Leota Ester: Appleton must address challenges

5:29 PM, Mar. 12, 2013  |  Comments

It's hard to leave Appleton. Forty years are a lot of years. Our family came in 1972 with my husband, Lee, as public relations director for Lawrence. I, a former teacher, left teaching to become a recruiter. Now, after 40 years and a full life in an amazing community, I go to live near a daughter in Evanston, Ill.

What was life like in Appleton 40 years ago?

Work was available, first of all. We earned enough to buy a three-bedroom ranch home, feed our children, shop at Sears and J.C. Penney's, attend West High plays and band concerts, watch school track meets and occasionally go to concerts.


For many of the 40 years, paper mills provided work, decent salaries for their employees and good pensions for their retirees. The economy surrounding the paper mills, now fading away, meant families could paint their houses, keep their neighborhoods clean and safe, buy food and clothing for the kids and send their children to good schools that educated today's leaders.

The living wages paid by the Fox Valley's industries over the past 40 years were good for the community at large. Folks ate at local restaurants, bought clothes downtown, then at the Mall, worked at printing shops, became tool and die workers, played together, met at bars and felt safe and comfortable.

All this has been good. But there's a cloud over the town today despite our goodness and generosity, high standards of behavior, church-going and support of education. It's a sneaky cloud, one we might choose to ignore, disbelieve or do nothing about.

The Leading Indicators for Excellence (LIFE) study calls on the community to be aware of and concerned for large numbers of children in our community who are homeless and hungry. Too many of our children live in a family whose total income is below the poverty line or suffers from food insecurity. Working folks with low wages can't afford sufficient housing, food, health and transportation.

It's almost impossible for those of us here 40, or fewer, years to believe that working families often don't earn enough in Appleton and surrounding areas to provide shelter and food for their kids. Sadly, the study shows that it's true.

We feel like blaming those families for their situation without considering that one of the biggest differences in 40 years is that the money is redistributed differently now. Wages for the working people, including many middle-class workers, have remained stagnant as costs have continued to rise, while the income of the top few, the wealthy, has skyrocketed. The pay of executives has often increased substantially and returns to investors have been strong, at a cost to the lives of the workers whose pay and benefits have diminished as they have made their companies grow.

Large companies, with clout of size and money, influence our congressional leaders. Our nation's leaders have allowed tax loopholes, provided subsidies and arranged tax payments so corporations receive huge entitlements from our tax dollars.

While news sources sometime make it seem that all entitlements are in the form of Medicare and benefits such as food stamps, WIC programs and school lunches, much of your and my tax money subsidizes corporations and the already-wealthy. These aren't demonized as "entitlements," but they are - every bit as much as food stamps. Subsidizing corporate jets at the expense of people who are working multiple jobs to feed and clothe their families can't be right. The disparity between the wealthy and those who weren't so wealthy didn't seem nearly as great 40 years ago.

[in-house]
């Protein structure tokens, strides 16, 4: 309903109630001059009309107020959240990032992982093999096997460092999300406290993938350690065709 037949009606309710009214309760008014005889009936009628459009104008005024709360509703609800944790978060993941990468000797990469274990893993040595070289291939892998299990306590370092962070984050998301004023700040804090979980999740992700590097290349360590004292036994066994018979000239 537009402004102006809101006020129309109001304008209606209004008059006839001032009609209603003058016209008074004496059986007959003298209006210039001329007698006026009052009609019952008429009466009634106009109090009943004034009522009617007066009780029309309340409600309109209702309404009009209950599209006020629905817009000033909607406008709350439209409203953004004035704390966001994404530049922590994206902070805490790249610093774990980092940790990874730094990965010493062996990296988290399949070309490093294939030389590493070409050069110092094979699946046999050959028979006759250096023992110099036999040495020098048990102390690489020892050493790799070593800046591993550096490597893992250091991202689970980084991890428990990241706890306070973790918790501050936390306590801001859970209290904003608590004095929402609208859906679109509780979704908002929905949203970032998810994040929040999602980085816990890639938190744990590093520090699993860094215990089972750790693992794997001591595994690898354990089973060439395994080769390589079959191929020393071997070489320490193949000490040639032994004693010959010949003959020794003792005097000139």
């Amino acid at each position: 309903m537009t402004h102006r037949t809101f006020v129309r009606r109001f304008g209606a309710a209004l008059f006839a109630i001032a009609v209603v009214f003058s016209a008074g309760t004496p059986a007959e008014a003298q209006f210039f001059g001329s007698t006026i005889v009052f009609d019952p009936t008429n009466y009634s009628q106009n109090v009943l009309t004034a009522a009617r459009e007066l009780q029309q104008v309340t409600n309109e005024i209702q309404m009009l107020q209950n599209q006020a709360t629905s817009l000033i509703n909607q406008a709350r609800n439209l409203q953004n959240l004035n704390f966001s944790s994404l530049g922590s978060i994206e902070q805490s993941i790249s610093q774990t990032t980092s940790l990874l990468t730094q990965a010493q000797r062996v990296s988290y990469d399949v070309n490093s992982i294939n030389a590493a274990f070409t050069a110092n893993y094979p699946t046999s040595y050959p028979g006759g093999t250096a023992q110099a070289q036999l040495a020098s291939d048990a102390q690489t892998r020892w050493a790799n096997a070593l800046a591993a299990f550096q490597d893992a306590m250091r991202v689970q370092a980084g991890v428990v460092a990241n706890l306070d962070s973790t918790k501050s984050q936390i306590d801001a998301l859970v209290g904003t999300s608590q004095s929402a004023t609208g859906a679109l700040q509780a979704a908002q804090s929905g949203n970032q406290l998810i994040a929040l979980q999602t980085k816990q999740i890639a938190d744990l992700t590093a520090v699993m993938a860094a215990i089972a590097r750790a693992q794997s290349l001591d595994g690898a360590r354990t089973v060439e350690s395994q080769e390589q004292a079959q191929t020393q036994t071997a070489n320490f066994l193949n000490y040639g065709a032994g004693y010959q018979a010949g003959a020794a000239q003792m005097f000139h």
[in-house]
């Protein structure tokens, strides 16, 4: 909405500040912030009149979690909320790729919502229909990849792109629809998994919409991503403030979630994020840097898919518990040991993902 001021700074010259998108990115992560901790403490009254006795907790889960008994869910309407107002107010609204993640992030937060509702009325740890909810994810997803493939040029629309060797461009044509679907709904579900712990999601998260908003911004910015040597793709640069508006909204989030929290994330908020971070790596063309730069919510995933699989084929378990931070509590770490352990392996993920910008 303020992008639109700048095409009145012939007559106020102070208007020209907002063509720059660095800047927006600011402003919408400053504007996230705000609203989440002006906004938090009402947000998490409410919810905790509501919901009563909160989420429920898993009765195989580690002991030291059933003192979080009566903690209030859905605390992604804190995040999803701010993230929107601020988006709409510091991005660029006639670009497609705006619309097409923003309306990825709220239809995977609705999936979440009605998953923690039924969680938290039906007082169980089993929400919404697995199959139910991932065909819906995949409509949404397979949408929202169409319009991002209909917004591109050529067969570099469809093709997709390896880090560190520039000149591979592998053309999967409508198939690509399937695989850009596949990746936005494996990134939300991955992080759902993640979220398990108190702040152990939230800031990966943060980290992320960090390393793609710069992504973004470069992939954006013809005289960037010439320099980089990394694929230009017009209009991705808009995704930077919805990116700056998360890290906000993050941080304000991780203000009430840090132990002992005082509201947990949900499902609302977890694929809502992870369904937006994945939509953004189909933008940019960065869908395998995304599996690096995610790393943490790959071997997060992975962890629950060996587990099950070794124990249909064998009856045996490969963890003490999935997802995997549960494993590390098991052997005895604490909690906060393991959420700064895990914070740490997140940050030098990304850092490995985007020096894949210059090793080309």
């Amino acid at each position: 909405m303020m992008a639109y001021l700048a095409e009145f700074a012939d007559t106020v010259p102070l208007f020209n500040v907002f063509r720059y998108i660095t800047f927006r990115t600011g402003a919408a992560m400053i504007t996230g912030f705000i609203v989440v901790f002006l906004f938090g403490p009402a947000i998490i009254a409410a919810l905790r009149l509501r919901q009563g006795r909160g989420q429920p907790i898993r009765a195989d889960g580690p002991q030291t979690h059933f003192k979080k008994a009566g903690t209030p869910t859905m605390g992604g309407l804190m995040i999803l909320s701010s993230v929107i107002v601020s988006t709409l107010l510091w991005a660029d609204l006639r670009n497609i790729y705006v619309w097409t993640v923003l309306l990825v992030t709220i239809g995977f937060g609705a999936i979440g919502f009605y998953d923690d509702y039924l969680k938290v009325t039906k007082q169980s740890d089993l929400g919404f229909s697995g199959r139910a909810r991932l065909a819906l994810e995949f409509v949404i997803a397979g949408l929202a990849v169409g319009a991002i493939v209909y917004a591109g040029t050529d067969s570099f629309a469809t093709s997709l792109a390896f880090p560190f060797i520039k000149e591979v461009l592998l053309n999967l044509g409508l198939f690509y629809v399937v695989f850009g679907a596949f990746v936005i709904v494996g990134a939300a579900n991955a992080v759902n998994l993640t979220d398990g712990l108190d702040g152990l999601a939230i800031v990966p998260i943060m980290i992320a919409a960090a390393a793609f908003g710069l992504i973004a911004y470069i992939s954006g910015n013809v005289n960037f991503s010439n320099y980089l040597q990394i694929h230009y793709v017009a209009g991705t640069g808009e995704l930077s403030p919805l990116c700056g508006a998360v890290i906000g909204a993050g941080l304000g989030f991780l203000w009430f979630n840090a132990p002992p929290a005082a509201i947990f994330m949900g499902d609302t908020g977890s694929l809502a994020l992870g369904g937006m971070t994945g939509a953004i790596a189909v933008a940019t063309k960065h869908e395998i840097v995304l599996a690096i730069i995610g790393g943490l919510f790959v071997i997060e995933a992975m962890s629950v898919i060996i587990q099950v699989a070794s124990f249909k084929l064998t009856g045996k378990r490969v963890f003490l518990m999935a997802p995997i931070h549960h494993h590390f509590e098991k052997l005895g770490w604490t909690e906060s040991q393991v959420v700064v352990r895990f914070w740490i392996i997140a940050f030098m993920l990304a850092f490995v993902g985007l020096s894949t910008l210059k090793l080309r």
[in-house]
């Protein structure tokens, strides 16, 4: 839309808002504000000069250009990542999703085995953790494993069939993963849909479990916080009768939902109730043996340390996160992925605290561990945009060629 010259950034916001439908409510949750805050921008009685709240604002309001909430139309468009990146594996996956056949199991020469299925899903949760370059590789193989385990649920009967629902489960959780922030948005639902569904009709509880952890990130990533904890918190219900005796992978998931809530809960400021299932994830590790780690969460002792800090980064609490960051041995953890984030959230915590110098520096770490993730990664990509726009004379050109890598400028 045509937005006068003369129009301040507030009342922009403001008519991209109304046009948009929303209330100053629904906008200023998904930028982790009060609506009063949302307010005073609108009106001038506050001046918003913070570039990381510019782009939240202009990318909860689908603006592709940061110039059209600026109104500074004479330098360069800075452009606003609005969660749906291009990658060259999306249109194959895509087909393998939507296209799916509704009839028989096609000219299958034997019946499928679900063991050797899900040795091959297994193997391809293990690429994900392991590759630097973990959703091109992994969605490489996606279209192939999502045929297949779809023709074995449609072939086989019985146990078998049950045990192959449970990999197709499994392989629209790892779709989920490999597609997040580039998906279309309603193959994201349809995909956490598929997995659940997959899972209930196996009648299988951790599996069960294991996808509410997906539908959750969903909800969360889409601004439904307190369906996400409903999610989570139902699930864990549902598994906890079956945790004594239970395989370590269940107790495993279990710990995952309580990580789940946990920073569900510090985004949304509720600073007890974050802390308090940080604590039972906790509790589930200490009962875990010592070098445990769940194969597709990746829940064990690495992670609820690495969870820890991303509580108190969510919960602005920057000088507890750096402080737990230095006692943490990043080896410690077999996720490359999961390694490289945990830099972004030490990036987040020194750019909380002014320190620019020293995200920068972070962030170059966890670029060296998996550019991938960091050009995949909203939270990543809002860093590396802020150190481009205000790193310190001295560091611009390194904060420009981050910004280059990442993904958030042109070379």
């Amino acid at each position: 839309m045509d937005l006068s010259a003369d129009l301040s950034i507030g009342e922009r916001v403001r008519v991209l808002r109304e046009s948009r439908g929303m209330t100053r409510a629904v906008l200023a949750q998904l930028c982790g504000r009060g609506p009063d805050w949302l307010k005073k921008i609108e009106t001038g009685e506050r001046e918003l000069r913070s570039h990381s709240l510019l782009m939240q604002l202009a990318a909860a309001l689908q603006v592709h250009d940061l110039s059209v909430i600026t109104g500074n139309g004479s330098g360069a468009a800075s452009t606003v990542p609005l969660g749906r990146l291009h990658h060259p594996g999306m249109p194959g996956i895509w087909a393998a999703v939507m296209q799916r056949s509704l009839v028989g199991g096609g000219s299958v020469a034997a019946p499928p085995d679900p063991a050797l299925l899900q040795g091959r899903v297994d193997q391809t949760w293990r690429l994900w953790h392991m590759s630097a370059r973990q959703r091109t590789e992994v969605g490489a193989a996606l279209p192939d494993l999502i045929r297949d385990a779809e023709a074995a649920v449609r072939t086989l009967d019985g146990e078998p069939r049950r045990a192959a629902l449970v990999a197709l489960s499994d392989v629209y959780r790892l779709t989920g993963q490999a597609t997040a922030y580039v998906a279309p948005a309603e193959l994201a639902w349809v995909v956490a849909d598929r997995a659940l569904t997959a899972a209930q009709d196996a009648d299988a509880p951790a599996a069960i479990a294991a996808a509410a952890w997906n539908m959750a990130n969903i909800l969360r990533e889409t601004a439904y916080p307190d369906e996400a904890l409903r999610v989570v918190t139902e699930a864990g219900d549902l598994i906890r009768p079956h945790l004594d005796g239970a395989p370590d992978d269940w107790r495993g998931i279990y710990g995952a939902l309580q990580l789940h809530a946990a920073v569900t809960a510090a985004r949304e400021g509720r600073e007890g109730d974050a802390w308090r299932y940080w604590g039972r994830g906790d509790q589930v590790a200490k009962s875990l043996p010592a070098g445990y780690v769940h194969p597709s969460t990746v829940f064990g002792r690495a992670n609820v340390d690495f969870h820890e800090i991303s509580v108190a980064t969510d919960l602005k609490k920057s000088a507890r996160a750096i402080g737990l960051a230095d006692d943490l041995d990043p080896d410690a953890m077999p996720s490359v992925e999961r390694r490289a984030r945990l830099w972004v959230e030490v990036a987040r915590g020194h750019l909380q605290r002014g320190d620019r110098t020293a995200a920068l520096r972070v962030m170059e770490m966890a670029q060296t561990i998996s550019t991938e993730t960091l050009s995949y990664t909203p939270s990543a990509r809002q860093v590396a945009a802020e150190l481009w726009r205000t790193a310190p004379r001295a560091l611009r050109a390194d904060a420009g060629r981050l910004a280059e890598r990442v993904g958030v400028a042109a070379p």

In Wisconsin, a careful look at how our tax money is spent would show that many of our governor's programs benefit owners of companies rather than ordinary people. Historically, it wasn't so.

The time has come to stop listening to the politicians who get elected by crying, "No tax increase." Taxes pay for our communal needs: streets, police, schools, clean water, landfills, libraries, swimming pools, education, etc. Taxes make these possible. The working person pays according to his or her earnings; the wealthy should do likewise.

It needn't take another 40 years to return to an economic and taxation system that encourages good wages, good retirement plans and respect for those who work. Our country has the wherewithal and the brilliance to make sure that all our children have enough nourishment and sufficient education become its planners, researchers, inventors, soldiers and teachers. It takes communal will on everyone's part to insist that our political leaders care more for the good of their constituents than those who wield power with money.

Charity, church by church, cannot meet the task. Charity now meets less than 10 percent of the hunger needs. The rest comes from our government, which now proposes cuts. We must protest.

Evidenced by the LIFE study, we do care about one another. By caring for one another, we provide ourselves with the security many of us seek by hiding and withdrawing into ourselves, denying our community needs.

Pay taxes, work for higher pay initiatives, keep the arts alive, support the public school system, write your congressmen to insist they develop a system that means no child has to be hungry, know that goodwill and shared problems make for a stronger community and country.

My heart will always remain with this glorious town. If you wonder, Larry at the P-C is letting me finish my year of columns from a distance. My love to you all.

- Leota Ester is an Appleton resident and a Post-Crescent Community Columnist. She can be reached at pcletters@postcrescent.com

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